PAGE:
BRUNSWICK, Ga. — RELATED: Live Updates | Jury expected to be seated Wednesday for trial of Ahmaud Arbery's accused killers
Jury selection for the three men accused of murder in the death of Ahmaud Arbery continues Tuesday. Attorneys are hopeful they will reach the needed number of 64 qualified potential jurors Tuesday, with opening statements possible Thursday.
Arbery was shot and killed on Feb. 23, 2020. Cellphone video leaked to the public shows two armed white men in a truck approaching the 25-year-old Black man as he runs down the road. One of the men, later identified as Travis McMichael, and Arbery struggle over McMichael's shotgun before Arbery is shot and collapses.
Travis McMichael, his father Gregory McMichael and William "Roddy" Bryan, who recorded the video, are all charged with murder in Arbery's death.
Bookmark this page for live updates on the trial as they unfold.
6:08 p.m. A total of 65 jurors have qualified for the final round of jury selection, which is expected to begin Wednesday.
5:38 p.m. The all-important number of 64 potential jurors has been reached. Court now going through those questioned who will qualify to see if there will be more than 64 jurors who qualify.
5:15 p.m. Eight potential jurors questioned Tuesday could qualify to move to next round of questioning.
1:30 p.m.: The judge says most potential jurors when asked say they haven't noticed demonstrators or been influenced, but that they need to figure out why this particular potential juror was talking to the group. He says attorneys should not assume the worst about the interaction and that the court will evaluate things like this on a case-by-case basis. He has talked to the sheriff about the group of demonstrators, and they have not been disruptive, but will keep an eye on the situation to ensure a fair trial.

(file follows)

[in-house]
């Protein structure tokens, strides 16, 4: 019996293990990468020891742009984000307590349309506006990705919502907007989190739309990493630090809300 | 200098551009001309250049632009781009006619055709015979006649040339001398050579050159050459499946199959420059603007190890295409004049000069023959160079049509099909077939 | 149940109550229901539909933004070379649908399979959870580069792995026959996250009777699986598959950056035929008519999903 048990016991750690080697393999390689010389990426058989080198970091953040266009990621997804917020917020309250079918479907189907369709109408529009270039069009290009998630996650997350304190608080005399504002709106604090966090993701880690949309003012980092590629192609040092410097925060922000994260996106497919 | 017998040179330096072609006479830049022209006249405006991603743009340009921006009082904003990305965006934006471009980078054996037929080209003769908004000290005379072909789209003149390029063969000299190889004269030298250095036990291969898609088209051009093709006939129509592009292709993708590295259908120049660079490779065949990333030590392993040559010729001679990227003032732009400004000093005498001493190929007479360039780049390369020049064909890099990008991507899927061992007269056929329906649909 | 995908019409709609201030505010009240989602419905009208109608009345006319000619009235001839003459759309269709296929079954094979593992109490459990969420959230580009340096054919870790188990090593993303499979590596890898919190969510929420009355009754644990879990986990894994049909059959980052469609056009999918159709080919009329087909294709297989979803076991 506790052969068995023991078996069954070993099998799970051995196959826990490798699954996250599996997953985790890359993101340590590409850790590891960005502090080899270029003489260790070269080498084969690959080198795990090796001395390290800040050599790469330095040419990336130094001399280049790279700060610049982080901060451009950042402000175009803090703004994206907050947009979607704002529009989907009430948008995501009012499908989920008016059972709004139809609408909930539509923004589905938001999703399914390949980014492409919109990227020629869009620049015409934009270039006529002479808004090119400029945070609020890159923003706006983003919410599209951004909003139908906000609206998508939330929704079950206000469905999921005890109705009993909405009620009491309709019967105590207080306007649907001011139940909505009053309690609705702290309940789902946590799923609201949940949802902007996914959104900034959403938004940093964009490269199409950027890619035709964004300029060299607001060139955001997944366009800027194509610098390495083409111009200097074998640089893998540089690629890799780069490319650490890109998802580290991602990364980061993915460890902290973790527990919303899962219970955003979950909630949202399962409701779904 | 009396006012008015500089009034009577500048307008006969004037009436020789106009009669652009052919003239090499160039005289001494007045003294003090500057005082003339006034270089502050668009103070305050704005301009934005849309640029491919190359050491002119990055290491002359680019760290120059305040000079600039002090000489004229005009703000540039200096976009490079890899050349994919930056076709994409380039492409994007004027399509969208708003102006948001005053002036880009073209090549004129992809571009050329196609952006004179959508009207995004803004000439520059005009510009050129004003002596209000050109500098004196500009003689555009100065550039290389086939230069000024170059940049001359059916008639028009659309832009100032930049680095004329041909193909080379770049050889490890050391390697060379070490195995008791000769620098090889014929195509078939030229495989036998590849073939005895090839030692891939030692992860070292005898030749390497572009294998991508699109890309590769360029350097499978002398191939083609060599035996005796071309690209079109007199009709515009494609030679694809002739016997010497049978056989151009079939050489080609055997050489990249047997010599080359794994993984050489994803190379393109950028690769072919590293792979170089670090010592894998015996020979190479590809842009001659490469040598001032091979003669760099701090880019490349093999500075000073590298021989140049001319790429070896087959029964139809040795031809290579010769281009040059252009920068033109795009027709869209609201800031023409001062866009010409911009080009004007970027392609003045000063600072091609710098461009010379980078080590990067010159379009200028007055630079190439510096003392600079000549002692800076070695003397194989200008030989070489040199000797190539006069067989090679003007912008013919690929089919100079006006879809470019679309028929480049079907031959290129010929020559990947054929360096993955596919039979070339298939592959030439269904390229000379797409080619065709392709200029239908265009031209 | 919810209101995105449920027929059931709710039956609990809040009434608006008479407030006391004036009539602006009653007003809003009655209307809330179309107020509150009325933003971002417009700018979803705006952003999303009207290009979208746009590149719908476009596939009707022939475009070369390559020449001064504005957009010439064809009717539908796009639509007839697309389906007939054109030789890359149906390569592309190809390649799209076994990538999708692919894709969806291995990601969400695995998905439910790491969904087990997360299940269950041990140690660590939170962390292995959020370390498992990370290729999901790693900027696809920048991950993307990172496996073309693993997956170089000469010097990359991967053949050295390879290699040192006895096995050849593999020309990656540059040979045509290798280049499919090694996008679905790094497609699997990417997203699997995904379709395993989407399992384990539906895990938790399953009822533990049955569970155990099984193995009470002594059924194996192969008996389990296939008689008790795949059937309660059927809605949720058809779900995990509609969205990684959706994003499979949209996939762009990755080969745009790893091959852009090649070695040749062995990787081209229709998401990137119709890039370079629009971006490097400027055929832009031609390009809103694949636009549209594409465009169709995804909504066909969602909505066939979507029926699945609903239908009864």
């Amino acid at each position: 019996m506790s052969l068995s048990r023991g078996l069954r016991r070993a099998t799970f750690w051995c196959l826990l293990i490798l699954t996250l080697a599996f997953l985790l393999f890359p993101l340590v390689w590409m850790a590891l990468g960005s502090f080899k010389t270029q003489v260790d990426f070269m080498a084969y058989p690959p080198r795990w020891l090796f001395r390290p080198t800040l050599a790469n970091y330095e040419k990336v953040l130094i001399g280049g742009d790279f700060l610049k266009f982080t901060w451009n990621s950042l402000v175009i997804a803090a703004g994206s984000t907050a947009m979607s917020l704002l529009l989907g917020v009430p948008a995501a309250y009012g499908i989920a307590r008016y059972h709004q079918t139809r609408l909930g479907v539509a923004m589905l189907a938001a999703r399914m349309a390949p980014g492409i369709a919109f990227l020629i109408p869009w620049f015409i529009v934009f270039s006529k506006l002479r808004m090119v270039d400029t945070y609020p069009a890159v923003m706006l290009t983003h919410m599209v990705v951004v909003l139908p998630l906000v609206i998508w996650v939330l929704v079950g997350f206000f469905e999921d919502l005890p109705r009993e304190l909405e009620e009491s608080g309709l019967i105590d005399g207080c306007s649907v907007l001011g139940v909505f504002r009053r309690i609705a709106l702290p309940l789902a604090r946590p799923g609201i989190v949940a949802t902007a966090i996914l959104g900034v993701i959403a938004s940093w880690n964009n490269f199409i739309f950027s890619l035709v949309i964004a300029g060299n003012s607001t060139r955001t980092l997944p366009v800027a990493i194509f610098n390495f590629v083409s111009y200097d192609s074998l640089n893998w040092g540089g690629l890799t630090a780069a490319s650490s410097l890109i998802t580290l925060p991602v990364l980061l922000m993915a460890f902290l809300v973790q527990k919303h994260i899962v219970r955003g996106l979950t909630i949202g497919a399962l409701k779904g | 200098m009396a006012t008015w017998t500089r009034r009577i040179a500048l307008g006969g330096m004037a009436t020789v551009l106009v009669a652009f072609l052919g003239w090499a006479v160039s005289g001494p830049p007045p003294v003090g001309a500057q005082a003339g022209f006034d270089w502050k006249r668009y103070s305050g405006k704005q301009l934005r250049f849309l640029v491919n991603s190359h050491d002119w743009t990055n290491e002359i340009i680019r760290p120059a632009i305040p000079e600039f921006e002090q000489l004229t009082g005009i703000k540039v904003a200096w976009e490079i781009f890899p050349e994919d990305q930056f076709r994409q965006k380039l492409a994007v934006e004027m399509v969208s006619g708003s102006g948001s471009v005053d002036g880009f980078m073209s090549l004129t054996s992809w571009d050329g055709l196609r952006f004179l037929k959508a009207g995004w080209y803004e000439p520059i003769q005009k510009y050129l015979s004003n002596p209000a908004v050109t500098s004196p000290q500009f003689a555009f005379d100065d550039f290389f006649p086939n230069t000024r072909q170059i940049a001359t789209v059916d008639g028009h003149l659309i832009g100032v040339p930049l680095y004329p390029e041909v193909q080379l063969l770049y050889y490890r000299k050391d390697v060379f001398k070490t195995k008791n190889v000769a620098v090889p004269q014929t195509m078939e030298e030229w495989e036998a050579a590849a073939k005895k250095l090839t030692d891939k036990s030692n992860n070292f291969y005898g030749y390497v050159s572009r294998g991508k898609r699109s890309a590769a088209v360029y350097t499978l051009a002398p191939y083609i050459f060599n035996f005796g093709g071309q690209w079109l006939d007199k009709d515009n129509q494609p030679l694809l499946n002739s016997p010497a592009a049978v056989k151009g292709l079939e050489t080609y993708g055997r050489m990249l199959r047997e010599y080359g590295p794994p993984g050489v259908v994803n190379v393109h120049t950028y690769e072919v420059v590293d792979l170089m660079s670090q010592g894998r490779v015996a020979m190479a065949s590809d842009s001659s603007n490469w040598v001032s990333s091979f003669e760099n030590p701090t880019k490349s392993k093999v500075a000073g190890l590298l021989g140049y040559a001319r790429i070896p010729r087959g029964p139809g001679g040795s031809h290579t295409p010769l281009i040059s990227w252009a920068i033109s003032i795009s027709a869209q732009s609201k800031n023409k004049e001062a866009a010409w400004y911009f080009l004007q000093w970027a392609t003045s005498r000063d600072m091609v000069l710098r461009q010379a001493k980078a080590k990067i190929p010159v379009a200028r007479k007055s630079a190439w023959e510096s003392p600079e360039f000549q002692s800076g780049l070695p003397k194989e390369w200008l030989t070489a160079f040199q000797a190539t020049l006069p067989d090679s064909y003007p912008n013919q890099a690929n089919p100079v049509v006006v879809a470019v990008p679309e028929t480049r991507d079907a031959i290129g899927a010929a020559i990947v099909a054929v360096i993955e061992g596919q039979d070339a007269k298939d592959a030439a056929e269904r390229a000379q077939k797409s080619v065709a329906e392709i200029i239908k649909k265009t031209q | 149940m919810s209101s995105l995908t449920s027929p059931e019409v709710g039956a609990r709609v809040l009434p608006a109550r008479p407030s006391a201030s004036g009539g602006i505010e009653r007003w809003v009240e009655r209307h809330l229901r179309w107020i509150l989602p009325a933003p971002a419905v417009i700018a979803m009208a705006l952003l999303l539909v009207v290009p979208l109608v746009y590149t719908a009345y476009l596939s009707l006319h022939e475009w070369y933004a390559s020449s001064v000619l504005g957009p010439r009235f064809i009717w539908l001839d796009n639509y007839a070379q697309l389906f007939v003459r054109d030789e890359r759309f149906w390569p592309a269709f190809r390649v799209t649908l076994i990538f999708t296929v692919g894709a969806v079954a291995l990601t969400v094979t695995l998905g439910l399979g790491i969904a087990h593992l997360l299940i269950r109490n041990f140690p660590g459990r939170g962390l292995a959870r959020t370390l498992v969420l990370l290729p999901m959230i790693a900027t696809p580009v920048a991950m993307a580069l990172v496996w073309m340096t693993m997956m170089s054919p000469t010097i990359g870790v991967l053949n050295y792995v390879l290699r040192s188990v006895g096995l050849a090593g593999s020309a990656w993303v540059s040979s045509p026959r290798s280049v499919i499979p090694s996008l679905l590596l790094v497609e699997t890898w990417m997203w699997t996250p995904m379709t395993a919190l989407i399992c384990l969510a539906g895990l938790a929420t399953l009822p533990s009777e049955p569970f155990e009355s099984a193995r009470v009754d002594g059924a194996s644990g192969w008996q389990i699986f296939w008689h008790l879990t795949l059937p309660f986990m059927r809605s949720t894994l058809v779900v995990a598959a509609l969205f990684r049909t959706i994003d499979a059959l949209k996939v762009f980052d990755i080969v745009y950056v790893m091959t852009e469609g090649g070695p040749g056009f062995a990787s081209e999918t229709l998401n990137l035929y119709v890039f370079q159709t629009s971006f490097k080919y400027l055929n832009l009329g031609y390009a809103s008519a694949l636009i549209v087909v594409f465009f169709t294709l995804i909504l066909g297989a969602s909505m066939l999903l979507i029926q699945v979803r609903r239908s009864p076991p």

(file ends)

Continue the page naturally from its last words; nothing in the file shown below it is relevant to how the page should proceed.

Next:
1:26 p.m.: Defense attorney Robert Rubin says he saw, and shot video, of a potential juror outside the courthouse during the lunch break approached by a member of the Transformative Justice Coalition, then the two hugging. Rubin says he thinks the judge should move the demonstrators to another area where potential jurors are not gathering. Defense attorney Kevin Gough filed a similar motion last week, but the judge struck it down.
1:24 p.m.: Court resumes following a lunch break. During lunch, defense attorney Jason Sheffield told First Coast News that opening statements could take place Thursday or Friday. He said opening statements will take about one hour for each defendant.
11:51 a.m.: Four jurors have been struck so far during individual questioning.
11:02 a.m.: Ahmaud Arbery's father, Marcus Arbery Sr., prays with a local rabbi and supporters before walking into the courthouse for day 11 of jury selection.
10:21 a.m.: Several potential jurors again know key players in the case, including the defendants, attorneys, defendants' family members and Arbery's family members. Several of the potential jurors also know one another, more than any group that has come before.
9:40 a.m.: Defense attorney Jason Sheffield thanks and congratulates this group of 20 potential jurors for being the first group to show up in full on time.